You and other non-dental HCPs have an important role to play in prevention and emergency management of oral trauma, sustaining the oral health of immunocompromised patients and special needs patients, managing the oral complications of eating disorders and gastric conditions, adjusting pharmaceutical therapies to ensure the integrity of the oral cavity, addressing the oral aspects of sleep apnea and other airway management issues, and properly attending to special medical precautions related to the oral cavity. Non-dental HCPs can also be enlisted as valuable members of interprofessional teams in prevention and health promotion – producing oral health rather than restoring oral health. Various cases such as patients with cardiovascular disease, those undergoing chemo- and radiation therapy, and implant and organ transplant recipients require collaboration and coordination between non-dental HCPs and oral HCPs to provide integrated medical and oral health care. Non-dental HCPs in long-term and geriatric care facilities may be the principal sources of oral health care given to residents. The public health infrastructure for dental care is insufficient to address the needs of many high risk populations. Given an inequitable distribution of dentists and dental hygienists, non-dental HCPs are also well positioned to provide basic dental care for people in nursing home facilities, homeless shelters, refugee camps and low resource countries, in addition to many other oral health services that have been traditionally provided by oral HCPs.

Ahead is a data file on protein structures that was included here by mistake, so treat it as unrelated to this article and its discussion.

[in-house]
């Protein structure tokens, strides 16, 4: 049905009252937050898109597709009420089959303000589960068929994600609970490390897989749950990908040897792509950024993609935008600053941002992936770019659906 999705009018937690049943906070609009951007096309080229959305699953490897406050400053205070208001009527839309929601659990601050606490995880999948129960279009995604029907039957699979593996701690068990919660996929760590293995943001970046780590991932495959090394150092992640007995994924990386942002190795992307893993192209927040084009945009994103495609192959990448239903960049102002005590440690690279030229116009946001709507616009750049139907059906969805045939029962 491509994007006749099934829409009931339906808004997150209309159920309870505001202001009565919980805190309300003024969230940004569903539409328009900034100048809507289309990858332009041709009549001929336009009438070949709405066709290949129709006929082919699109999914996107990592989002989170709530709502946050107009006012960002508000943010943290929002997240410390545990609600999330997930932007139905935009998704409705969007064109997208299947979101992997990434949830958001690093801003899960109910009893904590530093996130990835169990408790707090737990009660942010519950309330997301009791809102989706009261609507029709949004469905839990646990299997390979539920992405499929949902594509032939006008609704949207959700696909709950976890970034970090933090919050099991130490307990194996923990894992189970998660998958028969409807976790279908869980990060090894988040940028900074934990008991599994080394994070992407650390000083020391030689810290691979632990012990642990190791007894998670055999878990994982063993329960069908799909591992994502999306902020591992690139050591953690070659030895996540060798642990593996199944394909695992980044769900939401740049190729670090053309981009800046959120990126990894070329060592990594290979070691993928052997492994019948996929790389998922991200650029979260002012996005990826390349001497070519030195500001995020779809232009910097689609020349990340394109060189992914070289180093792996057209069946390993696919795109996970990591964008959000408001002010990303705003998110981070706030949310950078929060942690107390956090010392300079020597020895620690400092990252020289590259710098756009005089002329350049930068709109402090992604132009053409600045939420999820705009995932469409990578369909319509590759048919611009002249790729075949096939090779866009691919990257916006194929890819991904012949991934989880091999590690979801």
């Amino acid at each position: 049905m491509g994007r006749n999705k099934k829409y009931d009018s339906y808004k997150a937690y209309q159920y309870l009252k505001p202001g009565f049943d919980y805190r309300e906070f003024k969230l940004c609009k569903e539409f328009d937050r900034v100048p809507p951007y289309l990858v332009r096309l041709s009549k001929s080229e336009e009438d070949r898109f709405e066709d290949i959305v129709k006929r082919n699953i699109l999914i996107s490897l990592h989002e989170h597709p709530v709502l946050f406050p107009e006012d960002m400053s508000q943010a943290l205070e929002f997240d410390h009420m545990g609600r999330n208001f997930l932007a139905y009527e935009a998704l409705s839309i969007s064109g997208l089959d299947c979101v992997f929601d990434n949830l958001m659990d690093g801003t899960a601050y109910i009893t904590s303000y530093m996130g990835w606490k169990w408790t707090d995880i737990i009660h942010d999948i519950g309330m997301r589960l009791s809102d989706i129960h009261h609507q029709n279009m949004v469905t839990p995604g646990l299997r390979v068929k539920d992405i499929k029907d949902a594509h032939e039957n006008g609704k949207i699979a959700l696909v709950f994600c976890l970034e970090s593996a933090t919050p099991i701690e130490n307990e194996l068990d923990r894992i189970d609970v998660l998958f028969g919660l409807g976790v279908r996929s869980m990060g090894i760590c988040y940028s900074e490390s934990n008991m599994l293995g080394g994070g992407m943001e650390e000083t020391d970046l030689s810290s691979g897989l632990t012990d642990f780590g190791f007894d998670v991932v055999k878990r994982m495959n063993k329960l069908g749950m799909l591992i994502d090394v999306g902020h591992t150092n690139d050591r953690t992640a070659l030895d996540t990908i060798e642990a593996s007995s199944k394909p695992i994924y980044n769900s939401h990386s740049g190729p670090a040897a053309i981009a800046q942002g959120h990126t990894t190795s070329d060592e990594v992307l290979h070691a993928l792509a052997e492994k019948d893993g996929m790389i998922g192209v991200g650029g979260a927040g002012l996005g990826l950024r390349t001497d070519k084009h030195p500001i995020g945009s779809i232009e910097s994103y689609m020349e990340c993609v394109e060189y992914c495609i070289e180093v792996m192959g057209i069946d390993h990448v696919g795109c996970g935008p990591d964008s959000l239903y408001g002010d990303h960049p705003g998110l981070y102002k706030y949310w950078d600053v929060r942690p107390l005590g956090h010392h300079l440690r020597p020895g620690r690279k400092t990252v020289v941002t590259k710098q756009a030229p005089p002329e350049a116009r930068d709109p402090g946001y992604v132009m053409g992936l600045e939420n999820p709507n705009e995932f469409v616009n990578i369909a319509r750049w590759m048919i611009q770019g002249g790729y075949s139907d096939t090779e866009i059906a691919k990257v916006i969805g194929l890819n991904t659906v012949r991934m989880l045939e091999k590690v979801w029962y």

The Ultimate Impact
As non-dental HCPs become more informed of the interrelationships between oral and systemic health, we can expect that physicians, pharmacists, nurses, and the healthcare community at large will increasingly integrate this body of knowledge in their critical assessment of patients, and factor into case management the implication of oral health. The expectation is that ultimately, this will positively impact patient outcomes.
Translating Evidence into Clinical Practice
There was a time when research on oral-systemic relationships was reported solely in dental journals. In recent years, compelling evidence of how oral diseases and conditions may compromise systemic health has been published in many highly respected medical journals. However, translating this evidence into the clinical practice of non-dental HCPs has been challenging. One of the most important aspects of the mission of Casey Hein & Associates is to bridge this knowledge-to-action gap by providing educational programming that motivates you to adopt preventive and screening practices that will identify patients at risk for oral diseases and conditions and empower you to appropriately refer these at risk patients to oral healthcare providers.
I hope you will take advantage of the resources we have provided on www.caseyhein.com, and the accredited CME courses on www.oralhealthed.com. Please note that many of the courses offered on www.oralhealthed.com are part of the curriculum in Oral-Systemic Health Education for Non-Dental Healthcare Providers developed by the University of Manitoba. These courses are free. Please assist us in fulfilling our mission by providing input on how we can better help you achieve your educational goals to improve the health of your patients through application of oral-systemic science.